Artemisia annua (PROSEA)
- Protologue: Sp. pl. 2: 847 (1753).
- Sweet wormwood (Am)
- Vietnam: thanh hao, thanh hao hoa vàng, ng[air] si.
Eastern Europe to India, Indo-China, China and Taiwan, naturalized in Japan and North America, sometimes as an adventive plant in western Europe; locally cultivated as an ornamental in Java, but on a larger scale for medicinal purposes in Vietnam and China.
An extract is highly valued as a cure for malaria; the isolated active compound (artemisinin) is the basis for commercially traded medicaments. The plant is also used in folk medicine to treat jaundice and anorexia. The seeds are used in China to treat flatulence, dyspepsia and tuberculosis, and plants in the bud stage in China and Indo-China as febrifuge and to treat boils and skin diseases.
An annual branched herb up to 150 cm tall (in cultivation sometimes up to 300 cm tall) with ribbed stem; leaves bipinnatifid or tripinnatifid, up to 12 cm long, with linear, 0.3-1 mm wide pectinately dentate segments, glabrous; heads in rather large panicles, 1.5-2.5 mm long, central flowers bisexual, corolla yellowish; fruit obovoid, 0.6-1 mm long and glabrous. A. annua is locally a common weed on waste grounds and in fields. It is reported that only plants from southern China (Sichuan Province) and northern Vietnam contain abundant artemisinin. This intra-specific variation ranges up to a ten-fold higher artemisinin content compared to plants from other regions.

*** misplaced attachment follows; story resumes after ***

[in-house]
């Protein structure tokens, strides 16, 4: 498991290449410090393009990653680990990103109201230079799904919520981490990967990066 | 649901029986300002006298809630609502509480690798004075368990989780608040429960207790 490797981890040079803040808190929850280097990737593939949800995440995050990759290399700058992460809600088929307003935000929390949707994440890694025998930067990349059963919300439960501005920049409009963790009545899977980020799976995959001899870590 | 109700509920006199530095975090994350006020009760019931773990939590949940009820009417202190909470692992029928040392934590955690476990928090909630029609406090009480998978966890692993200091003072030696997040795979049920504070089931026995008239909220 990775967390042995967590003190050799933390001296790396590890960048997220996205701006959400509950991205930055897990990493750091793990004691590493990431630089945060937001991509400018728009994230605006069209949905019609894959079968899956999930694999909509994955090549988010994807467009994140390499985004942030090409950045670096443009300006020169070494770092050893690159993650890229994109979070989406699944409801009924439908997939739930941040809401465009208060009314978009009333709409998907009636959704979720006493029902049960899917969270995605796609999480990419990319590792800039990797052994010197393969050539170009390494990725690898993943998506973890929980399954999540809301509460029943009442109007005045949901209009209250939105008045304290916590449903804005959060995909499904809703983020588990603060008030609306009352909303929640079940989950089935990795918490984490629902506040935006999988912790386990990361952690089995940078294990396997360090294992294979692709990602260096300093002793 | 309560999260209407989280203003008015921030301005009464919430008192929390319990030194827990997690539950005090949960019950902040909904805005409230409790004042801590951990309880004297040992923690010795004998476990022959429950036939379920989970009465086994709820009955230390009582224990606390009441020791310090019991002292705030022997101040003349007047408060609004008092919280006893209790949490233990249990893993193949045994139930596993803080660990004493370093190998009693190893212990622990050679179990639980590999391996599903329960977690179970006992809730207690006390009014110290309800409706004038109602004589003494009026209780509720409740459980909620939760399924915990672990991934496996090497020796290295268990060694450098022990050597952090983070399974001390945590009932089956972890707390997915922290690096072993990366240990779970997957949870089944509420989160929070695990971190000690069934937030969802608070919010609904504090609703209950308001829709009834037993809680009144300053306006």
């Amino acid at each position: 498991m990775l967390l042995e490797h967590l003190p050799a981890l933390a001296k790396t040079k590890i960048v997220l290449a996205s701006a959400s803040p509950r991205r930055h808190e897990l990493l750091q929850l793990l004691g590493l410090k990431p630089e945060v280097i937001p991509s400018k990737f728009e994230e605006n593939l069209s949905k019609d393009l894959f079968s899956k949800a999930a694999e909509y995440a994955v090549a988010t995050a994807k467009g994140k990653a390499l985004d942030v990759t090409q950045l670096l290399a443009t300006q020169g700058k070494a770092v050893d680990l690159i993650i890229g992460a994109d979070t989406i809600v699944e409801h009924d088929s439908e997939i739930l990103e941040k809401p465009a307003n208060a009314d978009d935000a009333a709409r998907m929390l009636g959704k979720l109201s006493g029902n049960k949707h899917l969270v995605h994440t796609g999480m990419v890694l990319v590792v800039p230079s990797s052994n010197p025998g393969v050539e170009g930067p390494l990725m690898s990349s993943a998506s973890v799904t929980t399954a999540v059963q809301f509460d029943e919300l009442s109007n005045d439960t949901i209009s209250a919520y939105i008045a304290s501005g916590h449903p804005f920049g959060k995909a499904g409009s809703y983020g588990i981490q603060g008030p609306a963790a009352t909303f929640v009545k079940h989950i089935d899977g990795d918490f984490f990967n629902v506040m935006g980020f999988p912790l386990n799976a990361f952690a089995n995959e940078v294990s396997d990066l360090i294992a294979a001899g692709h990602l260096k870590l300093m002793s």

10, 11, 12, 38, 39, 97, 193, 246, 361, 394, 724, 748, 872, 878, 903, 1032, 1033, 1035, 1061, 1126, 1130, 1262, 1287, 1585, 1654.
Nguyen Tien Ban, Vu Xuan Phuong & Charles B. Lugt